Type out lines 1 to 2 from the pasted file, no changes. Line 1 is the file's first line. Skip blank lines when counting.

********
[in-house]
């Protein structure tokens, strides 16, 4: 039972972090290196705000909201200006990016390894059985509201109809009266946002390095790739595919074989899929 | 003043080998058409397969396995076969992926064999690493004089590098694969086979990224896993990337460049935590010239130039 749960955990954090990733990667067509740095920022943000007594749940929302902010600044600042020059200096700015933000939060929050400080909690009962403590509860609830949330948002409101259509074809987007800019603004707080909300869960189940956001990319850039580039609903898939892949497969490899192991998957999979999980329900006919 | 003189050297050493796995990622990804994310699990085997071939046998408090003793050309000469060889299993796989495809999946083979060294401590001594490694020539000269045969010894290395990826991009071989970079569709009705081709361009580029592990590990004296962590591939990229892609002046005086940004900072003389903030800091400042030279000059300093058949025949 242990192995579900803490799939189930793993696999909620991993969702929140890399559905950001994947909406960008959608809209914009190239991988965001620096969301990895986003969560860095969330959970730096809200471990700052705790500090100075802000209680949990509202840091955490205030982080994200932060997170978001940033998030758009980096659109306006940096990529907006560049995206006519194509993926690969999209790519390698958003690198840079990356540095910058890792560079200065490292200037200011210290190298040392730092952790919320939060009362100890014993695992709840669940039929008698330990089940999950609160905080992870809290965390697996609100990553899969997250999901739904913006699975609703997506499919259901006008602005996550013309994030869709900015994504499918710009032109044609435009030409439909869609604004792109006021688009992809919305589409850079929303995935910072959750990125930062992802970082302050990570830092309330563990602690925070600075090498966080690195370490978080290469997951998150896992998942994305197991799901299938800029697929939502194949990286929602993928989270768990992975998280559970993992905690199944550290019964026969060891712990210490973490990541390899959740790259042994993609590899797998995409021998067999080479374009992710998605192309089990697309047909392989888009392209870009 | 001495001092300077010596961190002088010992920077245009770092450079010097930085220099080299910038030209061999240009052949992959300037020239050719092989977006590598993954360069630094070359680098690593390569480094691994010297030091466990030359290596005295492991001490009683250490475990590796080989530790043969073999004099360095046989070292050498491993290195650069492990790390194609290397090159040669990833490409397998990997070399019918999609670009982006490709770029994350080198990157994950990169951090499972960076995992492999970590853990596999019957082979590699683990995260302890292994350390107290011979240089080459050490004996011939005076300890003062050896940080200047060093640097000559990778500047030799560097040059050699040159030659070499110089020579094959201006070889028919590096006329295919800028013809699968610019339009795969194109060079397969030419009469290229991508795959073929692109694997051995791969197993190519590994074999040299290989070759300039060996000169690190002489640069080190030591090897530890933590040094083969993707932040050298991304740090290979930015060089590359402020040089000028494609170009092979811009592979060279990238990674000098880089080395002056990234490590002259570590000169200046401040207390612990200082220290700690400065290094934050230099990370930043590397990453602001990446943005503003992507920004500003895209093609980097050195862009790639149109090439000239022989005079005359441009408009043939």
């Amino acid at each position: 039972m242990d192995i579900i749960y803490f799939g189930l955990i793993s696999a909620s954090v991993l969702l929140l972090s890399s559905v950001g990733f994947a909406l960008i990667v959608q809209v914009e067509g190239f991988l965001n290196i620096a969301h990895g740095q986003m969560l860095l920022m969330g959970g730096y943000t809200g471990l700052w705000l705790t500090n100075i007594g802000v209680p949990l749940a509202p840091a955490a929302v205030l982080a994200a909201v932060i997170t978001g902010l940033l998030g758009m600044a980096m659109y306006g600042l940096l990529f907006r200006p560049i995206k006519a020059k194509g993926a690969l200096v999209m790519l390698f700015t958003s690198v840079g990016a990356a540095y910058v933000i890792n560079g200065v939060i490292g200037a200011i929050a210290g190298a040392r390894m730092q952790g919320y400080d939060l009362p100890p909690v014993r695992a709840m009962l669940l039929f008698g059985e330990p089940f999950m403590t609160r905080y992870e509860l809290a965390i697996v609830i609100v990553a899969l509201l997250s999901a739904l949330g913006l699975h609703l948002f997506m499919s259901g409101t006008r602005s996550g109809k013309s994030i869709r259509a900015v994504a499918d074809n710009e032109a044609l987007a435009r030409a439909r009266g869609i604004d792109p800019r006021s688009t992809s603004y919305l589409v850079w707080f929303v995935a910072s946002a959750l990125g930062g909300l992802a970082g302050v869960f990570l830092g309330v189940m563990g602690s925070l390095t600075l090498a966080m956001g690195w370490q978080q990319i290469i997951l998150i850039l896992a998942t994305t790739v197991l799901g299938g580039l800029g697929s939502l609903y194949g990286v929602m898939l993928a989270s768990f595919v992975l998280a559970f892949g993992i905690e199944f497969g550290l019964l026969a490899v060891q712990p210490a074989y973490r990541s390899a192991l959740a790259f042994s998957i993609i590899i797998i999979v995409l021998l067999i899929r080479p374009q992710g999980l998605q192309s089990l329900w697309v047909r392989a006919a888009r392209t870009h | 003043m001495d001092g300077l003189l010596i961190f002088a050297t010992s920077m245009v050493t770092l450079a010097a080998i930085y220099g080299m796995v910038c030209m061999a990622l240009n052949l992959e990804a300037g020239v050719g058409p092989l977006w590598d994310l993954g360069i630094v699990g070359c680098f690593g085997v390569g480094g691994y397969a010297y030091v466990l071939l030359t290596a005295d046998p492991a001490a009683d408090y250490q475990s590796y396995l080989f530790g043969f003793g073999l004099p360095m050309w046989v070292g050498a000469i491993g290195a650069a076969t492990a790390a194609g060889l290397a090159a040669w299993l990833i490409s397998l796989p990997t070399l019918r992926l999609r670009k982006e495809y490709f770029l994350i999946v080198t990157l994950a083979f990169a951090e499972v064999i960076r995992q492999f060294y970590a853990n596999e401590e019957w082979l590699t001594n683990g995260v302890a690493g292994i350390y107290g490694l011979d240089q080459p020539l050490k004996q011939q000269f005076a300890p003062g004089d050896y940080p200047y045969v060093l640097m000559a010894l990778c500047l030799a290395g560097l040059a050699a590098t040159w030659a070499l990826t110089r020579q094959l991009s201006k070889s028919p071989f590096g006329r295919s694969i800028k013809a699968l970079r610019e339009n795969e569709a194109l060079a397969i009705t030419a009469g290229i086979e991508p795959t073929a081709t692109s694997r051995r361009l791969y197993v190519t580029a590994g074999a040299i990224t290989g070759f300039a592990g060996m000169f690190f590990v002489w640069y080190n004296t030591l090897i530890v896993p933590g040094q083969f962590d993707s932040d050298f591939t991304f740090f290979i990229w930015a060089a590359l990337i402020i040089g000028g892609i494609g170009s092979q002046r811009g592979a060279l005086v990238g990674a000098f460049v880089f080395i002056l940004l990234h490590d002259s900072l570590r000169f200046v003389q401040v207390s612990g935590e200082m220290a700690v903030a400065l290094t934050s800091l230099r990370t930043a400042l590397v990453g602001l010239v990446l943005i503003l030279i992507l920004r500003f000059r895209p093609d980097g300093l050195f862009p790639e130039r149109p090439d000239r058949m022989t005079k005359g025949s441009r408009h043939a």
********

[in-house]
């Protein structure tokens, strides 16, 4: 039972972090290196705000909201200006990016390894059985509201109809009266946002390095790739595919074989899929 | 003043080998058409397969396995076969992926064999690493004089590098694969086979990224896993990337460049935590010239130039 749960955990954090990733990667067509740095920022943000007594749940929302902010600044600042020059200096700015933000939060929050400080909690009962403590509860609830949330948002409101259509074809987007800019603004707080909300869960189940956001990319850039580039609903898939892949497969490899192991998957999979999980329900006919 | 003189050297050493796995990622990804994310699990085997071939046998408090003793050309000469060889299993796989495809999946083979060294401590001594490694020539000269045969010894290395990826991009071989970079569709009705081709361009580029592990590990004296962590591939990229892609002046005086940004900072003389903030800091400042030279000059300093058949025949 242990192995579900803490799939189930793993696999909620991993969702929140890399559905950001994947909406960008959608809209914009190239991988965001620096969301990895986003969560860095969330959970730096809200471990700052705790500090100075802000209680949990509202840091955490205030982080994200932060997170978001940033998030758009980096659109306006940096990529907006560049995206006519194509993926690969999209790519390698958003690198840079990356540095910058890792560079200065490292200037200011210290190298040392730092952790919320939060009362100890014993695992709840669940039929008698330990089940999950609160905080992870809290965390697996609100990553899969997250999901739904913006699975609703997506499919259901006008602005996550013309994030869709900015994504499918710009032109044609435009030409439909869609604004792109006021688009992809919305589409850079929303995935910072959750990125930062992802970082302050990570830092309330563990602690925070600075090498966080690195370490978080290469997951998150896992998942994305197991799901299938800029697929939502194949990286929602993928989270768990992975998280559970993992905690199944550290019964026969060891712990210490973490990541390899959740790259042994993609590899797998995409021998067999080479374009992710998605192309089990697309047909392989888009392209870009 | 001495001092300077010596961190002088010992920077245009770092450079010097930085220099080299910038030209061999240009052949992959300037020239050719092989977006590598993954360069630094070359680098690593390569480094691994010297030091466990030359290596005295492991001490009683250490475990590796080989530790043969073999004099360095046989070292050498491993290195650069492990790390194609290397090159040669990833490409397998990997070399019918999609670009982006490709770029994350080198990157994950990169951090499972960076995992492999970590853990596999019957082979590699683990995260302890292994350390107290011979240089080459050490004996011939005076300890003062050896940080200047060093640097000559990778500047030799560097040059050699040159030659070499110089020579094959201006070889028919590096006329295919800028013809699968610019339009795969194109060079397969030419009469290229991508795959073929692109694997051995791969197993190519590994074999040299290989070759300039060996000169690190002489640069080190030591090897530890933590040094083969993707932040050298991304740090290979930015060089590359402020040089000028494609170009092979811009592979060279990238990674000098880089080395002056990234490590002259570590000169200046401040207390612990200082220290700690400065290094934050230099990370930043590397990453602001990446943005503003992507920004500003895209093609980097050195862009790639149109090439000239022989005079005359441009408009043939």